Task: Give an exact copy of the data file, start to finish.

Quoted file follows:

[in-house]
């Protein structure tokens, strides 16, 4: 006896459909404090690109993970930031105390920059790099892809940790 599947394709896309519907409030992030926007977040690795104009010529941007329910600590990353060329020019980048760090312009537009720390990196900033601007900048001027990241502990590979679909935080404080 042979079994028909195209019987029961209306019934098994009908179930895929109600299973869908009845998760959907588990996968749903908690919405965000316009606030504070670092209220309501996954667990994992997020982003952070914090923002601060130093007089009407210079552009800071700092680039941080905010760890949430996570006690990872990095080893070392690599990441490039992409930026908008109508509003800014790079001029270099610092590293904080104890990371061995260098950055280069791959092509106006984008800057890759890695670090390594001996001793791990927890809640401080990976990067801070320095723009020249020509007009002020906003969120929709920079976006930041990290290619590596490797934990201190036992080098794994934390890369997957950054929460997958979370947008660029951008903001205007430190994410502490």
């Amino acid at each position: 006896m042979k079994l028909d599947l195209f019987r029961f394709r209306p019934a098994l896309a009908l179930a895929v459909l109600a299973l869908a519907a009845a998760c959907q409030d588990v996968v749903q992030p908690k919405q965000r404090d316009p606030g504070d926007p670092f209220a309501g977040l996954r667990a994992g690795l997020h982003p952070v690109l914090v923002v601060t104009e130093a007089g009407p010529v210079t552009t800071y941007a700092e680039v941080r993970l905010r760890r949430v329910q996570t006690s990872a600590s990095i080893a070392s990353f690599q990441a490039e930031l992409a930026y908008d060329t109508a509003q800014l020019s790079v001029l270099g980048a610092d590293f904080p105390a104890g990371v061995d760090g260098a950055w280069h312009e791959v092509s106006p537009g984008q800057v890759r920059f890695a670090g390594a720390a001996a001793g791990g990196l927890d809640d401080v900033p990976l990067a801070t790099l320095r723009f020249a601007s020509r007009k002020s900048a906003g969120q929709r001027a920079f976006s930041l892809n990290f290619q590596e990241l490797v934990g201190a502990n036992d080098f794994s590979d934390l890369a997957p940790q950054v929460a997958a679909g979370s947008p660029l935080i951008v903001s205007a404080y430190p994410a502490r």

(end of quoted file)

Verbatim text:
[in-house]
């Protein structure tokens, strides 16, 4: 006896459909404090690109993970930031105390920059790099892809940790 599947394709896309519907409030992030926007977040690795104009010529941007329910600590990353060329020019980048760090312009537009720390990196900033601007900048001027990241502990590979679909935080404080 042979079994028909195209019987029961209306019934098994009908179930895929109600299973869908009845998760959907588990996968749903908690919405965000316009606030504070670092209220309501996954667990994992997020982003952070914090923002601060130093007089009407210079552009800071700092680039941080905010760890949430996570006690990872990095080893070392690599990441490039992409930026908008109508509003800014790079001029270099610092590293904080104890990371061995260098950055280069791959092509106006984008800057890759890695670090390594001996001793791990927890809640401080990976990067801070320095723009020249020509007009002020906003969120929709920079976006930041990290290619590596490797934990201190036992080098794994934390890369997957950054929460997958979370947008660029951008903001205007430190994410502490």
């Amino acid at each position: 006896m042979k079994l028909d599947l195209f019987r029961f394709r209306p019934a098994l896309a009908l179930a895929v459909l109600a299973l869908a519907a009845a998760c959907q409030d588990v996968v749903q992030p908690k919405q965000r404090d316009p606030g504070d926007p670092f209220a309501g977040l996954r667990a994992g690795l997020h982003p952070v690109l914090v923002v601060t104009e130093a007089g009407p010529v210079t552009t800071y941007a700092e680039v941080r993970l905010r760890r949430v329910q996570t006690s990872a600590s990095i080893a070392s990353f690599q990441a490039e930031l992409a930026y908008d060329t109508a509003q800014l020019s790079v001029l270099g980048a610092d590293f904080p105390a104890g990371v061995d760090g260098a950055w280069h312009e791959v092509s106006p537009g984008q800057v890759r920059f890695a670090g390594a720390a001996a001793g791990g990196l927890d809640d401080v900033p990976l990067a801070t790099l320095r723009f020249a601007s020509r007009k002020s900048a906003g969120q929709r001027a920079f976006s930041l892809n990290f290619q590596e990241l490797v934990g201190a502990n036992d080098f794994s590979d934390l890369a997957p940790q950054v929460a997958a679909g979370s947008p660029l935080i951008v903001s205007a404080y430190p994410a502490r």